Belfast Telegraph

Call for cervical cancer virus test kit

The latest data shows that as of the end of March last year, the percentage of eligible women screened adequately was just 71.4% (stock photo)
The latest data shows that as of the end of March last year, the percentage of eligible women screened adequately was just 71.4% (stock photo)

By Jane Kirby

Women should be given home testing kits as soon as possible for the virus that causes 99% of cervical cancer, a charity has said.

Jo's Cervical Cancer Trust said the NHS should roll out home testing for the human papillomavirus (HPV) in a bid to diagnose more women with the disease at an earlier stage.

The charity made the call on the 10th anniversary of the death from cervical cancer of reality TV star Jade Goody at the age of 27.

On Wednesday, health bosses said they would pilot "self-sample" tests through the post in some parts of England.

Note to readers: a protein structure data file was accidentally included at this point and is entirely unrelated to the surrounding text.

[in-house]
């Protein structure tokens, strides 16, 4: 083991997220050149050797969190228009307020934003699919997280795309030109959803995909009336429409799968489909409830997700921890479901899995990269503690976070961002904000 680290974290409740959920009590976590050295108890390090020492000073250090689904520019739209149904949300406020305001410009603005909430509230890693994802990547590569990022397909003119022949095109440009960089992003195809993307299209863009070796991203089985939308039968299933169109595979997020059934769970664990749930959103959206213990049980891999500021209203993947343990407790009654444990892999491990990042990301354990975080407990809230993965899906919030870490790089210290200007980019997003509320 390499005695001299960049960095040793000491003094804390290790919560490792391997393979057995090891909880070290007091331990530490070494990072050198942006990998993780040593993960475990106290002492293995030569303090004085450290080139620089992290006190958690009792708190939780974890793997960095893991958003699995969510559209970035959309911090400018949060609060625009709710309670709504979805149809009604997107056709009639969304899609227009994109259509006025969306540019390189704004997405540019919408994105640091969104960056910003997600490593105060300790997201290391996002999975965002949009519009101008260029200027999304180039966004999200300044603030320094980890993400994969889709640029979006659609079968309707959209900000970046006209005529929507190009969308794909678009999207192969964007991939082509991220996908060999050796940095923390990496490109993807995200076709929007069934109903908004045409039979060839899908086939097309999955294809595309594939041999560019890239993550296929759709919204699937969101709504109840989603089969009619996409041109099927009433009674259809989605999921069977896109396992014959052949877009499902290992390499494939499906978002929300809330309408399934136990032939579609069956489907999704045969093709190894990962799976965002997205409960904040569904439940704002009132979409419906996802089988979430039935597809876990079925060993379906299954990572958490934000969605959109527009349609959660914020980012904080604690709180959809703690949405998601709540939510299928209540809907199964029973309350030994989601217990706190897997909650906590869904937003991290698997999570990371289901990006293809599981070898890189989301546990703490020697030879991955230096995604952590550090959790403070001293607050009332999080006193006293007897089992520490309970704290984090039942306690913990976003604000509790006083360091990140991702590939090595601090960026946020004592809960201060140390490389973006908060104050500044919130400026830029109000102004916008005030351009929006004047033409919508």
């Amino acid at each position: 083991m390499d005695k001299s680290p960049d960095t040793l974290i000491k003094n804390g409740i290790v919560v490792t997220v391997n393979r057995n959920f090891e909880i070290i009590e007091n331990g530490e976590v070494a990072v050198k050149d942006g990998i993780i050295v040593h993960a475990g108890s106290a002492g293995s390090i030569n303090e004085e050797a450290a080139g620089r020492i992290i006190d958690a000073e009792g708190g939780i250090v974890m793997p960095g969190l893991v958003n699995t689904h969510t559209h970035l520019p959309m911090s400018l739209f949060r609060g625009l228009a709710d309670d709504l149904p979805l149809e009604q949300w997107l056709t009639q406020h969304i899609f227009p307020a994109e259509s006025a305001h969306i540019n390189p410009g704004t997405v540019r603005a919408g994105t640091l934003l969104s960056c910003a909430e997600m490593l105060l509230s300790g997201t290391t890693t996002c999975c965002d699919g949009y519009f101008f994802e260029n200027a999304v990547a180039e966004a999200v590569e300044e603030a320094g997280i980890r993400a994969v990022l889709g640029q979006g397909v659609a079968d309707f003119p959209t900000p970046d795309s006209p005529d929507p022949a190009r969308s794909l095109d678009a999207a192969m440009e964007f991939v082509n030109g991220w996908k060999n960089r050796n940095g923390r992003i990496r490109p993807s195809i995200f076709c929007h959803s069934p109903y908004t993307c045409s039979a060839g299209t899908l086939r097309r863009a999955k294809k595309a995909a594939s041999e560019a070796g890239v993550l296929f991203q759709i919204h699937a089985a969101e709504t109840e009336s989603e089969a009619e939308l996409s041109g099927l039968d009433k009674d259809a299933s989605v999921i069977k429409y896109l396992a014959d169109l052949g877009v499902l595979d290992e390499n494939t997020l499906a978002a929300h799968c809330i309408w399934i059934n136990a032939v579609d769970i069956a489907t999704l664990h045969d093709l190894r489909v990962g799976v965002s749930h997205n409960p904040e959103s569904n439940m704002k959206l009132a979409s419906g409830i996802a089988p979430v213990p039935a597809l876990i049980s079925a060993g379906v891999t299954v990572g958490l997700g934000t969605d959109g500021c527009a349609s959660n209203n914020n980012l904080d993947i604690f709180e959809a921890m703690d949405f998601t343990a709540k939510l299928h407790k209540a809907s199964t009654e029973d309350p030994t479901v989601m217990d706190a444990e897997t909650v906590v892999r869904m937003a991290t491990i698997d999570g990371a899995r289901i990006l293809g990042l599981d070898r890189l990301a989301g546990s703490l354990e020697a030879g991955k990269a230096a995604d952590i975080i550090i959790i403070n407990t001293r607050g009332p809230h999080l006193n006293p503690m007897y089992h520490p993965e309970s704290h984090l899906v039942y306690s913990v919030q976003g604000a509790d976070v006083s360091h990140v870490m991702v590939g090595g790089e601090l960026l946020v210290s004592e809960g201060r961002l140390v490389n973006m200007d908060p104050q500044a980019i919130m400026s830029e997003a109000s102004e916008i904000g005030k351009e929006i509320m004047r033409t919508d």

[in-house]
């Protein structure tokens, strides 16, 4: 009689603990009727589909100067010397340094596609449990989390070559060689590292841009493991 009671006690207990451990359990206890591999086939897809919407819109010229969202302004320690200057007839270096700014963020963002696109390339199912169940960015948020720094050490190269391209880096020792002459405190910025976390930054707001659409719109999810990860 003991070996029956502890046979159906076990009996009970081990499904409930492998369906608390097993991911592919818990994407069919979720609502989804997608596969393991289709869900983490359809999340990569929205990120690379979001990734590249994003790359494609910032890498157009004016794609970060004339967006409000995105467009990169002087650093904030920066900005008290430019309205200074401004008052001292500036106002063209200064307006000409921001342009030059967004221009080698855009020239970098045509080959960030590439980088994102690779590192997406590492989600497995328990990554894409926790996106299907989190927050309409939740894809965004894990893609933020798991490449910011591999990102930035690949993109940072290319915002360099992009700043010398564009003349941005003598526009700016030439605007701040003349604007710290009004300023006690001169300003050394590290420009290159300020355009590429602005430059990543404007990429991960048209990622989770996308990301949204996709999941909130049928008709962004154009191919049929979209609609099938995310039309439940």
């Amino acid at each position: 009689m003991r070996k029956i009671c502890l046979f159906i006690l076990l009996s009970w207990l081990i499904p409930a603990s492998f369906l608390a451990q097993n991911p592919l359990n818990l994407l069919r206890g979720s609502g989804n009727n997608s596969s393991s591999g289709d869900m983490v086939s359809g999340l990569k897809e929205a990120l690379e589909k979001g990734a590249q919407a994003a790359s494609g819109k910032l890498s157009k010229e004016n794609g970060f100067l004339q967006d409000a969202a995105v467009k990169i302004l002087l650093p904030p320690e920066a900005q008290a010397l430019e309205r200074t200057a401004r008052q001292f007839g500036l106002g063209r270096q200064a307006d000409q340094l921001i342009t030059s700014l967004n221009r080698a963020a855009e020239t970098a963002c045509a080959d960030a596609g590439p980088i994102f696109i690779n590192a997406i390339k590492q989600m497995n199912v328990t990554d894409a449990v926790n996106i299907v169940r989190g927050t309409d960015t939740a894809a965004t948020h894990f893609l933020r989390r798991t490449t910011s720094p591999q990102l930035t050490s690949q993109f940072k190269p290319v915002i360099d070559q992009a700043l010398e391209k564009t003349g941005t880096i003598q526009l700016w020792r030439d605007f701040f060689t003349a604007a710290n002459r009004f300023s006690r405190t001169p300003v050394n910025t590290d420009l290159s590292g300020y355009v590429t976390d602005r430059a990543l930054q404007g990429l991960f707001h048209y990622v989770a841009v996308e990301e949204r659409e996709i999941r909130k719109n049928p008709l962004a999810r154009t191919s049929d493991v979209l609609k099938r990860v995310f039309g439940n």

Speaking to the Public Accounts Committee, the Government's former cancer tsar, Professor Sir Mike Richards, said self-testing has "great promise".

Figures show that in the months after Goody died in March 2009, about half a million extra women attended smear tests - known as the "Jade Goody effect".

But since then, screening rates have been falling.

And the latest data shows that as of the end of March last year, the percentage of eligible women screened adequately was just 71.4%.

Among younger women, screening rates are even worse, with just 61.1% of those aged 25 to 29 screened, and 68.8% of those aged 30 to 34.

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